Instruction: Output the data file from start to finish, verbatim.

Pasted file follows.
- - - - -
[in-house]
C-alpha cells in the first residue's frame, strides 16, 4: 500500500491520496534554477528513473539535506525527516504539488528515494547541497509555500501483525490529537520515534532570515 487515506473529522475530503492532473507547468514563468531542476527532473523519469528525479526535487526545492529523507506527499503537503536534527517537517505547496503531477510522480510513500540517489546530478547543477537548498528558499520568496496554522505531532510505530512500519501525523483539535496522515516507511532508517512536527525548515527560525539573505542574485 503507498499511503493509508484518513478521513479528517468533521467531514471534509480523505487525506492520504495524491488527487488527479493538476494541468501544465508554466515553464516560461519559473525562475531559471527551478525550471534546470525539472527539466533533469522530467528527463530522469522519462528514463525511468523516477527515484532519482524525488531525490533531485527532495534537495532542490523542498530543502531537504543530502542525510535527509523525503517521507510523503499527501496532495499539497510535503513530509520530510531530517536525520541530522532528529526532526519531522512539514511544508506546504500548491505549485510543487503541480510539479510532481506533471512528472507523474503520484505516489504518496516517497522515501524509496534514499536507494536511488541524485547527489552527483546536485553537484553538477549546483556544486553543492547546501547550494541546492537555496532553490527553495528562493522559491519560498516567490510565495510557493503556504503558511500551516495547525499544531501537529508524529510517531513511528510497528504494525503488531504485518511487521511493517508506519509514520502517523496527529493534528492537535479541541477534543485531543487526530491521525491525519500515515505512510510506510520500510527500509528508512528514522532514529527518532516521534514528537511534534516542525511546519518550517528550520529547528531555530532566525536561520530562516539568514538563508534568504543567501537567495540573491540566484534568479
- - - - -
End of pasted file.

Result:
[in-house]
C-alpha cells in the first residue's frame, strides 16, 4: 500500500491520496534554477528513473539535506525527516504539488528515494547541497509555500501483525490529537520515534532570515 487515506473529522475530503492532473507547468514563468531542476527532473523519469528525479526535487526545492529523507506527499503537503536534527517537517505547496503531477510522480510513500540517489546530478547543477537548498528558499520568496496554522505531532510505530512500519501525523483539535496522515516507511532508517512536527525548515527560525539573505542574485 503507498499511503493509508484518513478521513479528517468533521467531514471534509480523505487525506492520504495524491488527487488527479493538476494541468501544465508554466515553464516560461519559473525562475531559471527551478525550471534546470525539472527539466533533469522530467528527463530522469522519462528514463525511468523516477527515484532519482524525488531525490533531485527532495534537495532542490523542498530543502531537504543530502542525510535527509523525503517521507510523503499527501496532495499539497510535503513530509520530510531530517536525520541530522532528529526532526519531522512539514511544508506546504500548491505549485510543487503541480510539479510532481506533471512528472507523474503520484505516489504518496516517497522515501524509496534514499536507494536511488541524485547527489552527483546536485553537484553538477549546483556544486553543492547546501547550494541546492537555496532553490527553495528562493522559491519560498516567490510565495510557493503556504503558511500551516495547525499544531501537529508524529510517531513511528510497528504494525503488531504485518511487521511493517508506519509514520502517523496527529493534528492537535479541541477534543485531543487526530491521525491525519500515515505512510510506510520500510527500509528508512528514522532514529527518532516521534514528537511534534516542525511546519518550517528550520529547528531555530532566525536561520530562516539568514538563508534568504543567501537567495540573491540566484534568479